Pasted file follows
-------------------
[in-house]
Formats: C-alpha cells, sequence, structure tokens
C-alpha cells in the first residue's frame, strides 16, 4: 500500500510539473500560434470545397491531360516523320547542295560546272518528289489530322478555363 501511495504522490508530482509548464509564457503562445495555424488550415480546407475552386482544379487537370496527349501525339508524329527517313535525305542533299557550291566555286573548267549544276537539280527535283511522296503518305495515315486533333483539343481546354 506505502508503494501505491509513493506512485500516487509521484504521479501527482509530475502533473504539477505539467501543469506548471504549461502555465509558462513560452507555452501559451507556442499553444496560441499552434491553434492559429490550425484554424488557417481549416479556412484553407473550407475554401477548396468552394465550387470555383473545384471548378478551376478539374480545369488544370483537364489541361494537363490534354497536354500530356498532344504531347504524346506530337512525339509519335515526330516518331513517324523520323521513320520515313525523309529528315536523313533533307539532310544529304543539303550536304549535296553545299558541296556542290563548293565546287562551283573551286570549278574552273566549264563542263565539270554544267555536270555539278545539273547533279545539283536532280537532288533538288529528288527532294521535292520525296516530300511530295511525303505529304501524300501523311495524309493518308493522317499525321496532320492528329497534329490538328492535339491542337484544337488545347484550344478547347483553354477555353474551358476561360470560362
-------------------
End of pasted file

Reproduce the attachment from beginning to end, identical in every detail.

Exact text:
[in-house]
Formats: C-alpha cells, sequence, structure tokens
C-alpha cells in the first residue's frame, strides 16, 4: 500500500510539473500560434470545397491531360516523320547542295560546272518528289489530322478555363 501511495504522490508530482509548464509564457503562445495555424488550415480546407475552386482544379487537370496527349501525339508524329527517313535525305542533299557550291566555286573548267549544276537539280527535283511522296503518305495515315486533333483539343481546354 506505502508503494501505491509513493506512485500516487509521484504521479501527482509530475502533473504539477505539467501543469506548471504549461502555465509558462513560452507555452501559451507556442499553444496560441499552434491553434492559429490550425484554424488557417481549416479556412484553407473550407475554401477548396468552394465550387470555383473545384471548378478551376478539374480545369488544370483537364489541361494537363490534354497536354500530356498532344504531347504524346506530337512525339509519335515526330516518331513517324523520323521513320520515313525523309529528315536523313533533307539532310544529304543539303550536304549535296553545299558541296556542290563548293565546287562551283573551286570549278574552273566549264563542263565539270554544267555536270555539278545539273547533279545539283536532280537532288533538288529528288527532294521535292520525296516530300511530295511525303505529304501524300501523311495524309493518308493522317499525321496532320492528329497534329490538328492535339491542337484544337488545347484550344478547347483553354477555353474551358476561360470560362